As Gandhi and King could attest, the only way to peace, compassion, and love is through knowledge of yourself. Anything else is only a determination to prove your point or to breed conflict. That is competitive ego, not compassion.
On a personal level perhaps you could consider taking the time to explore thoughts regarding your value as a person. Understanding that our value as individuals is an inherent element of the soul which exists within all of us can bring love and connection. As such, each of us has a core of worth that is not dependent on the choices we make or the actions we take.
Looking at life in this way frees us from feeling separate from one another. Anger towards the unidentifiable will move away so we can focus on productive healing and growth. Despite our need to win, being validated, or getting attention, self-knowledge is the only way to be compassionate and truly loving.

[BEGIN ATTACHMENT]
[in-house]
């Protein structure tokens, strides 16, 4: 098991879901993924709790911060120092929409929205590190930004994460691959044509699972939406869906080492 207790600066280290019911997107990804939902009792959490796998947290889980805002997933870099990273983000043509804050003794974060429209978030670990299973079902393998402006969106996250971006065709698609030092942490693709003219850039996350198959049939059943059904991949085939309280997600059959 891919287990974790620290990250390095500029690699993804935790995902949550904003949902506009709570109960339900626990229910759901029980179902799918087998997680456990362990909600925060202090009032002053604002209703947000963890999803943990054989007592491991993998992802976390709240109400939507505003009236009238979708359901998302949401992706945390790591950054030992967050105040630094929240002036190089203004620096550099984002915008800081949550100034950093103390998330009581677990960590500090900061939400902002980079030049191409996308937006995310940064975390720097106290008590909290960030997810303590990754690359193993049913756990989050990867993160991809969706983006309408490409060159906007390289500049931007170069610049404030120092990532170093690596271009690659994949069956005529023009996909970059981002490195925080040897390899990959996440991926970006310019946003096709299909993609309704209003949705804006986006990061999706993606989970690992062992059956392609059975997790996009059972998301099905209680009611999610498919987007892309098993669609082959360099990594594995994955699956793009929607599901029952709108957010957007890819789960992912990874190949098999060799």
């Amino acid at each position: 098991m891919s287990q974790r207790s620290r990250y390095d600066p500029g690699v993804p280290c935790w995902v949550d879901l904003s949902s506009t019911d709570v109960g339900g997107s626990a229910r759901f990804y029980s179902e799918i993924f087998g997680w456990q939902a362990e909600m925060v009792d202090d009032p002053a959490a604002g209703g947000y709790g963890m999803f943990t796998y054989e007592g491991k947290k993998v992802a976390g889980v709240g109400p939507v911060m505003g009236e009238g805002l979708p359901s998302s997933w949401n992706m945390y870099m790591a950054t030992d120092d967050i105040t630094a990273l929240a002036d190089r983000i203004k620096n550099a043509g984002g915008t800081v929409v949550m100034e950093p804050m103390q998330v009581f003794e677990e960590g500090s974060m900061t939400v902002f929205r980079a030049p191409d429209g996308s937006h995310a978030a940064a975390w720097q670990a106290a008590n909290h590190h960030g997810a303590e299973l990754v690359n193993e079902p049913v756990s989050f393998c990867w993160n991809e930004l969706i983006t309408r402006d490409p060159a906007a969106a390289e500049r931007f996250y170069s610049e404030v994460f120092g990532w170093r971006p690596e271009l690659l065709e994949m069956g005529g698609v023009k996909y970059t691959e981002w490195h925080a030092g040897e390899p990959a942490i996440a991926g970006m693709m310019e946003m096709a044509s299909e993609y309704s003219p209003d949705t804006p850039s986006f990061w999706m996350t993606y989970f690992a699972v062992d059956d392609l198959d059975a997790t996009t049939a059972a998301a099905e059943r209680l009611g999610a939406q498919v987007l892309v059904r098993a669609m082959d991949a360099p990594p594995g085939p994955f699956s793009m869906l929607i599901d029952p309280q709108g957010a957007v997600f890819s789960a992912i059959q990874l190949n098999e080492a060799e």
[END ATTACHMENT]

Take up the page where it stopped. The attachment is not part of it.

When we endeavor to understand and find ways to contribute we value ourselves and others. This way we can embody our self-worth and connect with those whom we desire to help.
For additional information in witnessing the thought process involved in meditation and yoga theory read the Chapter "Yoga Affect Defined" and Section "Samkhya (Cosmology) and Yoga (Psychology)" in my book "Yoga Affect: A Primer for a Beautiful Life." To assist in implementing theory into your daily life begin journaling in "Yoga Affect: A Guided Journal." Both books are available on Amazon.
To learn more about traditional forms of yoga and how to add these methods to your life please visit my website: http://www.SandZuid.com.
Sandra Zuidema is the author of the Yoga Affect Series. Yoga Affect: A Primer for a Beautiful Life and it's companion journal, Yoga Affect: A Guided Journal, both available on Amazon.com. To learn more about the series and please visit the website SandZuid.com